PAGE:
- Floyd Mayweather Jr v Saul Alvarez
Mayweather Jr-Alvarez smashes PPV recordsSeptember 20, 2013 « Live County Championship coverage | O'Sullivan backtracks on match-fixing comments »
Floyd Mayweather Jr's light-middleweight unification bout with Saul "Canelo" Alvarez indeed lived up to its billing as "The One."
Showtime, which broadcast the fight on pay-per-view, announced on Thursday, along with promoters Golden Boy Promotions and Mayweather Promotions, that Mayweather Jr's dominant decision victory in Las Vegas shattered the all-time record for highest-grossing pay-per-view fight of all time, generating $150 million in revenue from 2.2 million pay-per-view buys.
"This is what we anticipated when we formed our partnership with CBS/Showtime (in early 2013) - record-breaking results," Mayweather Promotions chief executive Leonard Ellerbe told ESPN.com. "We're just ecstatic and we want to thank the fans for supporting this promotion. It was a lot of hard work.
"Everybody busted their behinds but Floyd has tremendous star power and the ability to attract new fans with the support of Showtime and CBS with their plethora of platforms that we were able to utilise. It's just been remarkable. It's the best working with the best."
The $150m in pay-per-view haul broke the record set by Mayweather Jr's decision victory against Oscar De La Hoya in 2007. That fight generated $136m from an all-time record 2.48 million pay-per-view buys. Adjusted for inflation, Mayweather Jr-De La Hoya would be worth $153m in today's dollars.
The $150m and 2.2 million buys will likely increase as all of the buys are accounted for, giving the fight an outside chance to also break the buy record. Mayweather Jr-De La Hoya was initially announced at 2.15 million buys and then amended a couple of months later when more of the numbers were tallied.
The only pay-per-view events to top 2 million buys are Mayweather Jr-De La Hoya and Mayweather Jr-Alvarez.
"I'm very happy for the fighters. They will make substantial amounts of money from the upside, a lot more than their guarantees," Golden Boy Promotions chief executive Richard Schaefer told ESPN.com. "But I am happy as well for the sport of boxing.
"This is a vote of confidence for the sport and one would have to be an idiot to keep saying this is a dying sport like some people have said. This shows you the strength of the sport of boxing and that boxing today continues to deliver huge numbers that very few other sports can deliver in one night.
"This fight will gross over $200m when you take into account all of the revenues. Besides pay-per-view, there's the gate, the foreign television, the sponsors, the closed circuit, the merchandise. Many of those (revenue streams) also broke records. In this fight records were broken."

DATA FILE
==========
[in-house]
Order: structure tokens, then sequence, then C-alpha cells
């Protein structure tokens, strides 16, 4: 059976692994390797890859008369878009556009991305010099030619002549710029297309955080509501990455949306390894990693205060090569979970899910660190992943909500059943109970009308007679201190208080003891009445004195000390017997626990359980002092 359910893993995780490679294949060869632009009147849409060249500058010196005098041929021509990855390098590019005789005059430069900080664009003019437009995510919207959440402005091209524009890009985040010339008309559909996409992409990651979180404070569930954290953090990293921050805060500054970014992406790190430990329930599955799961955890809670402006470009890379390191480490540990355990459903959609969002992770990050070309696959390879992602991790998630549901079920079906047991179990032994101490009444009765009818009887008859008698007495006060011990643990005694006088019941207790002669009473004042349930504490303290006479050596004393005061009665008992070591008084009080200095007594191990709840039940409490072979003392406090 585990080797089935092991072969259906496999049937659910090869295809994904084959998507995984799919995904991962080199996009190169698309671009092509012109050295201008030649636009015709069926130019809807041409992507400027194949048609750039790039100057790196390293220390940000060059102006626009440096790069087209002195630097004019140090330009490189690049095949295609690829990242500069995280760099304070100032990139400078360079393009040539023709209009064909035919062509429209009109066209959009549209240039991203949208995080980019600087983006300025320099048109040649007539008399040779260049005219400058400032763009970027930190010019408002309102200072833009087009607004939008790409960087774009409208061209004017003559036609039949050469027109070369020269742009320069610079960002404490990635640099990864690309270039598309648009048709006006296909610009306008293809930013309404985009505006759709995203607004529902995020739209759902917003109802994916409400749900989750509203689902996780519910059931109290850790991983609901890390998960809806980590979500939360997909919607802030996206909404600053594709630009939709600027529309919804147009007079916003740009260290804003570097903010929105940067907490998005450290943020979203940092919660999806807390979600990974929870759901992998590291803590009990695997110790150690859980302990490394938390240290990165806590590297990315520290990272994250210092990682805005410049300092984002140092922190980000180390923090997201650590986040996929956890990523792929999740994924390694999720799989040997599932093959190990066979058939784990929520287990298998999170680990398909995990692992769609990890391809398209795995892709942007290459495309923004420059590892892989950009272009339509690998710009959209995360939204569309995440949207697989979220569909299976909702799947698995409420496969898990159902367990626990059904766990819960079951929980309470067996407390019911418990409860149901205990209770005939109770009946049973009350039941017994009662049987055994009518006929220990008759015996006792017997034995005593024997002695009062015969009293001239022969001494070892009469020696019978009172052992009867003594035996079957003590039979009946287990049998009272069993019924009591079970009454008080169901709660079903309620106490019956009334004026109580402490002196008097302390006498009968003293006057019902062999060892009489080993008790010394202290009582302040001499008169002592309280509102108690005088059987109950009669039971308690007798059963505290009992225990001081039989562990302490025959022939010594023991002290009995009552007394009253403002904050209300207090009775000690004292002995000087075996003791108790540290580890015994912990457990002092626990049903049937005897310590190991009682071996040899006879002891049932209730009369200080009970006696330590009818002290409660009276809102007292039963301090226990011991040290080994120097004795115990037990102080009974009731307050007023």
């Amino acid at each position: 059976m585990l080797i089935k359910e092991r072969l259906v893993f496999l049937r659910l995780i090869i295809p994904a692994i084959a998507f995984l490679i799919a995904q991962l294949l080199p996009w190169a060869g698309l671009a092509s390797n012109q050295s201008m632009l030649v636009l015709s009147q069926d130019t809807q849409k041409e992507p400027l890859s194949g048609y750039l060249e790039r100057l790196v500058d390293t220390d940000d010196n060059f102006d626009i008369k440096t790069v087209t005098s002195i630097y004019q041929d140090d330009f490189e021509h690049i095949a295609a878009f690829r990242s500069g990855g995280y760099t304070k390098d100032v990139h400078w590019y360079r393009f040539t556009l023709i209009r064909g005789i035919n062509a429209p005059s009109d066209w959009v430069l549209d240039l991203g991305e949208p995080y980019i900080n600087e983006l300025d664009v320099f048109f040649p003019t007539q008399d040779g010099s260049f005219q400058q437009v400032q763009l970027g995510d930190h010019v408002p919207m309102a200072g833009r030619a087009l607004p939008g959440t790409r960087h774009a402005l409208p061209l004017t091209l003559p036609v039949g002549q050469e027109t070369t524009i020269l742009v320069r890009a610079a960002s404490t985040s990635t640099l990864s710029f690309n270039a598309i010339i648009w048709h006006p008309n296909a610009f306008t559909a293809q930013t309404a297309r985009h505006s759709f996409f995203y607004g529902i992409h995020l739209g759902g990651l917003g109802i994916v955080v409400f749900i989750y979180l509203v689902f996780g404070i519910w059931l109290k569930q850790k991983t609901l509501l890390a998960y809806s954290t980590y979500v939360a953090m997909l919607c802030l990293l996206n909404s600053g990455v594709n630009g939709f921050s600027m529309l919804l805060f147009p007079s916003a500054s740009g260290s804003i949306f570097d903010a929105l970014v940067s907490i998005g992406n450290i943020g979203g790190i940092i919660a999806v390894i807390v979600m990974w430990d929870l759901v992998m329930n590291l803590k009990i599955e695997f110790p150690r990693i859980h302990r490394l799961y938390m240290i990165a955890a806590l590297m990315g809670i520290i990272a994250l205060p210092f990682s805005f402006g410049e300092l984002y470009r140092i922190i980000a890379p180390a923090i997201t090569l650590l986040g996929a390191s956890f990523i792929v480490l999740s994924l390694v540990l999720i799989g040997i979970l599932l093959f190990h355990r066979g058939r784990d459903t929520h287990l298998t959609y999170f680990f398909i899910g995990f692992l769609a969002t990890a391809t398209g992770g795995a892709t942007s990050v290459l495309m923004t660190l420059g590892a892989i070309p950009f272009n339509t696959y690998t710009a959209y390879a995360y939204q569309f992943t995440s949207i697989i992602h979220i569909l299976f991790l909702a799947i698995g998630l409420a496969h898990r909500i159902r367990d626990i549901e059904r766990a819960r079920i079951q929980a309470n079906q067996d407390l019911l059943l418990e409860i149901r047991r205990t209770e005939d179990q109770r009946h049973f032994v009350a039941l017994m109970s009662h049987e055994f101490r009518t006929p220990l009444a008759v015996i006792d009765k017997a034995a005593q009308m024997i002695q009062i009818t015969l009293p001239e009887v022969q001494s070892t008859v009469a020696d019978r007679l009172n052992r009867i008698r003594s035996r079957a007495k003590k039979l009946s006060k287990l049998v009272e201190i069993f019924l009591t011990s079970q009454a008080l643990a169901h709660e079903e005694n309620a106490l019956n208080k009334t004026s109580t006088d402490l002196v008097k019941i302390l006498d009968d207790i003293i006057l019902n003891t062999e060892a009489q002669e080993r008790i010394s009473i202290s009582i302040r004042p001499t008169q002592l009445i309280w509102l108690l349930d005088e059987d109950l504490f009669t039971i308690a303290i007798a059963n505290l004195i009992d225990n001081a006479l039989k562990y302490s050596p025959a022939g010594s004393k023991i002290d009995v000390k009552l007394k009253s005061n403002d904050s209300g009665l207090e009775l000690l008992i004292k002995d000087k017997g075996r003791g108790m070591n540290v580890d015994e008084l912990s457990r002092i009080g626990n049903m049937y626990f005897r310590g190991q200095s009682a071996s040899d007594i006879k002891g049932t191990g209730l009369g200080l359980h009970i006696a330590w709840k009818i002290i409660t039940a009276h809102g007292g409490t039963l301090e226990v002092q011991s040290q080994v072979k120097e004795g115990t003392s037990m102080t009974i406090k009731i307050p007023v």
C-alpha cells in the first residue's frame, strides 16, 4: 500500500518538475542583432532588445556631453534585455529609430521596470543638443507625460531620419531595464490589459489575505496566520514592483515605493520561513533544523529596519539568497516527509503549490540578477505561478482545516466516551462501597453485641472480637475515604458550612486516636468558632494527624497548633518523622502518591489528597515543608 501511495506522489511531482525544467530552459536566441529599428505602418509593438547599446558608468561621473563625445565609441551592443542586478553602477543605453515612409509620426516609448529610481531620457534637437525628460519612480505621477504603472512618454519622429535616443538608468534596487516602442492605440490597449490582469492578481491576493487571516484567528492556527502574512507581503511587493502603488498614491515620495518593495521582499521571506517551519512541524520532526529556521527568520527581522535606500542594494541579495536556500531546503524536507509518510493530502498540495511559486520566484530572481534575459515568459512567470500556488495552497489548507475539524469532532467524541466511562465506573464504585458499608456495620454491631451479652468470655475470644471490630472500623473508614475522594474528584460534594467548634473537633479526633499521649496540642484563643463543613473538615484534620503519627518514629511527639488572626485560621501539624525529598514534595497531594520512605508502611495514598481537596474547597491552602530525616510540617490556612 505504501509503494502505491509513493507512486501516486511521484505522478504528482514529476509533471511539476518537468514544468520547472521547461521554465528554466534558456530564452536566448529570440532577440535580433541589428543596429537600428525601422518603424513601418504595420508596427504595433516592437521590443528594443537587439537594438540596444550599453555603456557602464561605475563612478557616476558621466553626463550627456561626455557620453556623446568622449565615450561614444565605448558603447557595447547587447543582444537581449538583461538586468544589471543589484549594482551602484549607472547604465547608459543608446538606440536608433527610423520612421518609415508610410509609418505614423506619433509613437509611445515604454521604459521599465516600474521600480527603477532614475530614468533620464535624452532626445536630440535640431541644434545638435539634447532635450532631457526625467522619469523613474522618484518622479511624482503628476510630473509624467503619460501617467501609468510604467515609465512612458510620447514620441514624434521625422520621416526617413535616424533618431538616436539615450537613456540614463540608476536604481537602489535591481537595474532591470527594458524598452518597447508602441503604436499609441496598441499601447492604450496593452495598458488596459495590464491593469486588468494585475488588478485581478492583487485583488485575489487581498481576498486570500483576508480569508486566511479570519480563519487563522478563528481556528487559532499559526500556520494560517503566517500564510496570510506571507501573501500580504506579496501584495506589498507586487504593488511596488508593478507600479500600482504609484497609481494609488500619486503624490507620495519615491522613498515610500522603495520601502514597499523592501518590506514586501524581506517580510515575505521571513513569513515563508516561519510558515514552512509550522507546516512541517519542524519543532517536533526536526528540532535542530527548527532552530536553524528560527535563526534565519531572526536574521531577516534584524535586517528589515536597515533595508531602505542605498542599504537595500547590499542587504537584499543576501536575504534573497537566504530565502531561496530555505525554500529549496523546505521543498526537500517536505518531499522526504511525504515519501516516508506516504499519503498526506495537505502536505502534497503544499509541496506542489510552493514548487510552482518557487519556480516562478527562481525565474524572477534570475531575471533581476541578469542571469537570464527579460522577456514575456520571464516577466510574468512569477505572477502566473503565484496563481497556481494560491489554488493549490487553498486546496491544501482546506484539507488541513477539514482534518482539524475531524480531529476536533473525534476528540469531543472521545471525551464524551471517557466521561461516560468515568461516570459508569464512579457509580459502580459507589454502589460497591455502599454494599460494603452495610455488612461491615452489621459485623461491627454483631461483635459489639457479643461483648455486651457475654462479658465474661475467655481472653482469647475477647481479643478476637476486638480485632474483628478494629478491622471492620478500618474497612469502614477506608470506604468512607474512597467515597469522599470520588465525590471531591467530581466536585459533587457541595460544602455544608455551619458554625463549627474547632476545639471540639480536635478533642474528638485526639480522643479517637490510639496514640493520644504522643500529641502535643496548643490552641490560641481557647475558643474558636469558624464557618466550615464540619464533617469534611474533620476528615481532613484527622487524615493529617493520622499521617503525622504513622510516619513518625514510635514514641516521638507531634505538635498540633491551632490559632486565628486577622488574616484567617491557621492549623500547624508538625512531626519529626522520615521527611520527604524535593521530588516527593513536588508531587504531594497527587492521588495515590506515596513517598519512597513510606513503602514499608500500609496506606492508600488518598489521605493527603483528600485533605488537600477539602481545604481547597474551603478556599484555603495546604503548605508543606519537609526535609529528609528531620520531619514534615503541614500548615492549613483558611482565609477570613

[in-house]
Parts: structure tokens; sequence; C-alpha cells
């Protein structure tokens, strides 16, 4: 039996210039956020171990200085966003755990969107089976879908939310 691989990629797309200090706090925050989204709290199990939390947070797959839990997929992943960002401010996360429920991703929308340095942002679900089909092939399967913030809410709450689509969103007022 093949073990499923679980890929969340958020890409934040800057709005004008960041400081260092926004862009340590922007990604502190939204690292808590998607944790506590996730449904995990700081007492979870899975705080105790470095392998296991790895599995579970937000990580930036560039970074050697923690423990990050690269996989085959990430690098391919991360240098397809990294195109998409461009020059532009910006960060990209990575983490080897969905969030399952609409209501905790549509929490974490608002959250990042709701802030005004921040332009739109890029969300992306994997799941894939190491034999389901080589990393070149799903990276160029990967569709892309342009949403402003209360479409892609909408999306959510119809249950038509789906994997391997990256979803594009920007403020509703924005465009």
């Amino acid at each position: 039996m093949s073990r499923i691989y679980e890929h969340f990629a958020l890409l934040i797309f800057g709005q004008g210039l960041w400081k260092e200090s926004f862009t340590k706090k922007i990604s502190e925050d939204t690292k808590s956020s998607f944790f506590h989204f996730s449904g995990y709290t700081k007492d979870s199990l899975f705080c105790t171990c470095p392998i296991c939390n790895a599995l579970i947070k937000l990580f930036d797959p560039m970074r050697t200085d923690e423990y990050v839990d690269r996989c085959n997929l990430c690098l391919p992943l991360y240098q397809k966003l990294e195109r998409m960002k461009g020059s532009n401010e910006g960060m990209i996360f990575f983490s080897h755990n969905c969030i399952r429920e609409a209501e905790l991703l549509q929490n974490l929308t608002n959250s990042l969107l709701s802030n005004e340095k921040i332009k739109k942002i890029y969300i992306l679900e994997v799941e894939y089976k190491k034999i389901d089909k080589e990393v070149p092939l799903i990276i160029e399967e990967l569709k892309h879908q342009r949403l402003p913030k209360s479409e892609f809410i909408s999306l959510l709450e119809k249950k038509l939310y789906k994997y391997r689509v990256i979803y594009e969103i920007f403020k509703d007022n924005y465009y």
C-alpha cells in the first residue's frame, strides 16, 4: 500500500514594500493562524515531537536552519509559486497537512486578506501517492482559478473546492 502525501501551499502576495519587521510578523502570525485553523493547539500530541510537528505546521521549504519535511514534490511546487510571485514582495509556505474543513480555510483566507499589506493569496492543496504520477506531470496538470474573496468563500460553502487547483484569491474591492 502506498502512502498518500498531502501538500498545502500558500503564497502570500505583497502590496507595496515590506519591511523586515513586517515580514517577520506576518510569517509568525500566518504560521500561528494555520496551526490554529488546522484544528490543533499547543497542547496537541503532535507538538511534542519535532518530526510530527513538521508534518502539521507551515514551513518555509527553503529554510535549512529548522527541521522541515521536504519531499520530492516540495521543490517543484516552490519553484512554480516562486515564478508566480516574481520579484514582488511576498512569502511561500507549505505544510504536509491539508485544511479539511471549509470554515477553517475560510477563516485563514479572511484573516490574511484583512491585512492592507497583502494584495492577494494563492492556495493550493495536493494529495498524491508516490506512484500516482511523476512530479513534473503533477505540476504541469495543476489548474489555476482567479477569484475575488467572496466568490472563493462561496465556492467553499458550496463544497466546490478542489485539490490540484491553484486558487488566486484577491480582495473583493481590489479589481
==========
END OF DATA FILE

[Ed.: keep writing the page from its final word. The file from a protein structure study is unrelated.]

Mayweather Jr was guaranteed $41.5m with Alvarez's guarantee in the $12m neighborhood, but both will earn substantially more based on their deals, especially Mayweather Jr, who controlled the promotion and will keep the bulk of the profits.
"Floyd has a chance to make $100m in this fight," Ellerbe said. "Floyd Mayweather Jr been saying it over and over for years - he's most dominant athlete in all of sports and he's getting paid accordingly."
According to the Nevada State Athletic Commission, the sell-out crowd of 16,146 generated an all-time record gate of $20,003,150, topping the $18,419,200 generated by Mayweather Jr-De La Hoya. Mayweather Jr-Alvarez would fall second behind the inflation-adjusted gate of $20.7m in ticket sales sold for Mayweather Jr-De La Hoya.
Mayweather Jr-Alvarez also set a Las Vegas closed-circuit record, selling out 26,163 tickets for a gross of $2,615,360. The fight was the second of the 30 month deal for up to six fights that Mayweather Jr signed earlier this year with Showtime/CBS after leaving long-time broadcast partner HBO/Time Warner.
Mayweather Jr, whose May fight with Robert Guerrero did not come close to matching expectations, plans to fight twice more again in 2014, beginning with a fight in May. No opponent has been determined.
"Records are here to be broken," Schaefer said. "People told me in 2007 with Mayweather Jr-De La Hoya that it was impossible to break the Mike Tyson-Evander Holyfield pay-per-view record, that we were living in a different time. Well, you know what? We broke the record.
"This is not the end. Records will continue to be broken and as I am standing here we will break the records again. That's what motivates me - to get more and more people interested in boxing and if the best fight the best, you will see more records fall."